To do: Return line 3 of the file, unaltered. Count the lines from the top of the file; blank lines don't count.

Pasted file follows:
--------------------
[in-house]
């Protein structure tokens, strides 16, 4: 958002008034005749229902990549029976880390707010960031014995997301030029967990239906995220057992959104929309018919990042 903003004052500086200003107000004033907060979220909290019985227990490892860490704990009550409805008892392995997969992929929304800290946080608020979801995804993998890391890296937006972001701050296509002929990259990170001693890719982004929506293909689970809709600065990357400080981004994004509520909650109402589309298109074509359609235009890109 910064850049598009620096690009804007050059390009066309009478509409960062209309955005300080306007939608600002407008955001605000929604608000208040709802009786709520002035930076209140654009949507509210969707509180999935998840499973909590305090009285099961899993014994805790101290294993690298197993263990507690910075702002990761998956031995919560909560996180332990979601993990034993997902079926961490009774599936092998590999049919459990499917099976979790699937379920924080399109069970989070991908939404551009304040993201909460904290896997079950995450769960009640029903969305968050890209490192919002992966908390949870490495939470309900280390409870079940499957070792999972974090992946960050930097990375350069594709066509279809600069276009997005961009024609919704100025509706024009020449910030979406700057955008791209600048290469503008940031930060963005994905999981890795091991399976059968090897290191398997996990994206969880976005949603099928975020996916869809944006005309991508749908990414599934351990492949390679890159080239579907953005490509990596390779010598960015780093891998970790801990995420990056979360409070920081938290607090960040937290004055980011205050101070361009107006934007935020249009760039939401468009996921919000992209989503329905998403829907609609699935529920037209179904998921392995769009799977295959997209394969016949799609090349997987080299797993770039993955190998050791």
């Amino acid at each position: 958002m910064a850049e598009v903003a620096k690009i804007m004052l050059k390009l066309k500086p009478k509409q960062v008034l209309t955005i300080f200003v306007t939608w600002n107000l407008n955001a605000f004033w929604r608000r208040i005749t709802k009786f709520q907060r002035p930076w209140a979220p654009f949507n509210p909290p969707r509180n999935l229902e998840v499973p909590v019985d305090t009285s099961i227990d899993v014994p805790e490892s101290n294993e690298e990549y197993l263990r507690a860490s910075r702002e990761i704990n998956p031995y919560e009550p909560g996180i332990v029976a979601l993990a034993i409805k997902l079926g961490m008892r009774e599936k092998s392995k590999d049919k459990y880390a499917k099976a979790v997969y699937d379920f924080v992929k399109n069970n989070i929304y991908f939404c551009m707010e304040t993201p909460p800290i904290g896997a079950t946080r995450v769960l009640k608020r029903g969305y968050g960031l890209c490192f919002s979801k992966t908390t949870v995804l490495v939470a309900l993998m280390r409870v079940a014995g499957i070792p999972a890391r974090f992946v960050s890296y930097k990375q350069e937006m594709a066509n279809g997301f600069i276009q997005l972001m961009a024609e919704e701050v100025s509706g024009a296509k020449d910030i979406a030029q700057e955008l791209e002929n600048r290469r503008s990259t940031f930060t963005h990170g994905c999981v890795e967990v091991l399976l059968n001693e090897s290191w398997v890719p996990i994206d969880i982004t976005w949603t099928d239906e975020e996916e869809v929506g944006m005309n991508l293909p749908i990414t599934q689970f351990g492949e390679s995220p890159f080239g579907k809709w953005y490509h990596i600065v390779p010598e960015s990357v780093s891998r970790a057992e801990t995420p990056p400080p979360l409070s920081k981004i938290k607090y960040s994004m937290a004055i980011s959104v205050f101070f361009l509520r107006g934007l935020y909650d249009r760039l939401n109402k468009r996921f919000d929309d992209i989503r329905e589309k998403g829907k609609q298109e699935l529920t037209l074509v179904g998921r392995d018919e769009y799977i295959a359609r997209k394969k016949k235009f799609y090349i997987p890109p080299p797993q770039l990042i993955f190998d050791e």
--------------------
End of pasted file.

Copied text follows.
């Amino acid at each position: 958002m910064a850049e598009v903003a620096k690009i804007m004052l050059k390009l066309k500086p009478k509409q960062v008034l209309t955005i300080f200003v306007t939608w600002n107000l407008n955001a605000f004033w929604r608000r208040i005749t709802k009786f709520q907060r002035p930076w209140a979220p654009f949507n509210p909290p969707r509180n999935l229902e998840v499973p909590v019985d305090t009285s099961i227990d899993v014994p805790e490892s101290n294993e690298e990549y197993l263990r507690a860490s910075r702002e990761i704990n998956p031995y919560e009550p909560g996180i332990v029976a979601l993990a034993i409805k997902l079926g961490m008892r009774e599936k092998s392995k590999d049919k459990y880390a499917k099976a979790v997969y699937d379920f924080v992929k399109n069970n989070i929304y991908f939404c551009m707010e304040t993201p909460p800290i904290g896997a079950t946080r995450v769960l009640k608020r029903g969305y968050g960031l890209c490192f919002s979801k992966t908390t949870v995804l490495v939470a309900l993998m280390r409870v079940a014995g499957i070792p999972a890391r974090f992946v960050s890296y930097k990375q350069e937006m594709a066509n279809g997301f600069i276009q997005l972001m961009a024609e919704e701050v100025s509706g024009a296509k020449d910030i979406a030029q700057e955008l791209e002929n600048r290469r503008s990259t940031f930060t963005h990170g994905c999981v890795e967990v091991l399976l059968n001693e090897s290191w398997v890719p996990i994206d969880i982004t976005w949603t099928d239906e975020e996916e869809v929506g944006m005309n991508l293909p749908i990414t599934q689970f351990g492949e390679s995220p890159f080239g579907k809709w953005y490509h990596i600065v390779p010598e960015s990357v780093s891998r970790a057992e801990t995420p990056p400080p979360l409070s920081k981004i938290k607090y960040s994004m937290a004055i980011s959104v205050f101070f361009l509520r107006g934007l935020y909650d249009r760039l939401n109402k468009r996921f919000d929309d992209i989503r329905e589309k998403g829907k609609q298109e699935l529920t037209l074509v179904g998921r392995d018919e769009y799977i295959a359609r997209k394969k016949k235009f799609y090349i997987p890109p080299p797993q770039l990042i993955f190998d050791e």